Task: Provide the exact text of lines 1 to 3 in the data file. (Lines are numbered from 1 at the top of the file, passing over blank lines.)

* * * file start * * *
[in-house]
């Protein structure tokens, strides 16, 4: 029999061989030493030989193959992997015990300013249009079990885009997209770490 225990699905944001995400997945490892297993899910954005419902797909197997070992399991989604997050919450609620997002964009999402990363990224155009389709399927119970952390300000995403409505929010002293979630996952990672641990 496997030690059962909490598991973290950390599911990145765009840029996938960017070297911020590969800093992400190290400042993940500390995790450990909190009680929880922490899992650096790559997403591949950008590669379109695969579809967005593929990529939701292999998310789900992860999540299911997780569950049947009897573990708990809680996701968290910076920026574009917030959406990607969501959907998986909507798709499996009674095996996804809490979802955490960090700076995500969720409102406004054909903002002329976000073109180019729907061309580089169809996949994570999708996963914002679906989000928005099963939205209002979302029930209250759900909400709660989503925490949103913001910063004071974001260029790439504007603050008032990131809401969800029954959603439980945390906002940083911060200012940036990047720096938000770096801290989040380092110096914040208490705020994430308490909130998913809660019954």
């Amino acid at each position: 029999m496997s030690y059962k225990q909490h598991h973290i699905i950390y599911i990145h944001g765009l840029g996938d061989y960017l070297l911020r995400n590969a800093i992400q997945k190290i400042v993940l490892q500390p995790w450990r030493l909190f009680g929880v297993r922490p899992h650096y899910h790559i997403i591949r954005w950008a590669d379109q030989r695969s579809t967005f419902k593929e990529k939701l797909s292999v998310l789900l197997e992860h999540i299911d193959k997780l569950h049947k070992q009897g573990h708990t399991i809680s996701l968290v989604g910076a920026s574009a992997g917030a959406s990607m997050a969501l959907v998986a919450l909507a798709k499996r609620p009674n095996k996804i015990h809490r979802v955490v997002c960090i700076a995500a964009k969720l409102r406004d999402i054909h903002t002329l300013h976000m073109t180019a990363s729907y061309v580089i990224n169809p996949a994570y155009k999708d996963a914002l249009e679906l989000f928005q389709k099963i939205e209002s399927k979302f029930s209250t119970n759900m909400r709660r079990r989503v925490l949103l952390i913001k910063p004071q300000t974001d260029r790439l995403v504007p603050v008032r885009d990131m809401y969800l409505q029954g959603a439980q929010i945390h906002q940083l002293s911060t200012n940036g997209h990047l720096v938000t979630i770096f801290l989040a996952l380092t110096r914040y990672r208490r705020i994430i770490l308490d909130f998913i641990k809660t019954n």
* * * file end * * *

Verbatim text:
[in-house]
């Protein structure tokens, strides 16, 4: 029999061989030493030989193959992997015990300013249009079990885009997209770490 225990699905944001995400997945490892297993899910954005419902797909197997070992399991989604997050919450609620997002964009999402990363990224155009389709399927119970952390300000995403409505929010002293979630996952990672641990 496997030690059962909490598991973290950390599911990145765009840029996938960017070297911020590969800093992400190290400042993940500390995790450990909190009680929880922490899992650096790559997403591949950008590669379109695969579809967005593929990529939701292999998310789900992860999540299911997780569950049947009897573990708990809680996701968290910076920026574009917030959406990607969501959907998986909507798709499996009674095996996804809490979802955490960090700076995500969720409102406004054909903002002329976000073109180019729907061309580089169809996949994570999708996963914002679906989000928005099963939205209002979302029930209250759900909400709660989503925490949103913001910063004071974001260029790439504007603050008032990131809401969800029954959603439980945390906002940083911060200012940036990047720096938000770096801290989040380092110096914040208490705020994430308490909130998913809660019954």
């Amino acid at each position: 029999m496997s030690y059962k225990q909490h598991h973290i699905i950390y599911i990145h944001g765009l840029g996938d061989y960017l070297l911020r995400n590969a800093i992400q997945k190290i400042v993940l490892q500390p995790w450990r030493l909190f009680g929880v297993r922490p899992h650096y899910h790559i997403i591949r954005w950008a590669d379109q030989r695969s579809t967005f419902k593929e990529k939701l797909s292999v998310l789900l197997e992860h999540i299911d193959k997780l569950h049947k070992q009897g573990h708990t399991i809680s996701l968290v989604g910076a920026s574009a992997g917030a959406s990607m997050a969501l959907v998986a919450l909507a798709k499996r609620p009674n095996k996804i015990h809490r979802v955490v997002c960090i700076a995500a964009k969720l409102r406004d999402i054909h903002t002329l300013h976000m073109t180019a990363s729907y061309v580089i990224n169809p996949a994570y155009k999708d996963a914002l249009e679906l989000f928005q389709k099963i939205e209002s399927k979302f029930s209250t119970n759900m909400r709660r079990r989503v925490l949103l952390i913001k910063p004071q300000t974001d260029r790439l995403v504007p603050v008032r885009d990131m809401y969800l409505q029954g959603a439980q929010i945390h906002q940083l002293s911060t200012n940036g997209h990047l720096v938000t979630i770096f801290l989040a996952l380092t110096r914040y990672r208490r705020i994430i770490l308490d909130f998913i641990k809660t019954n």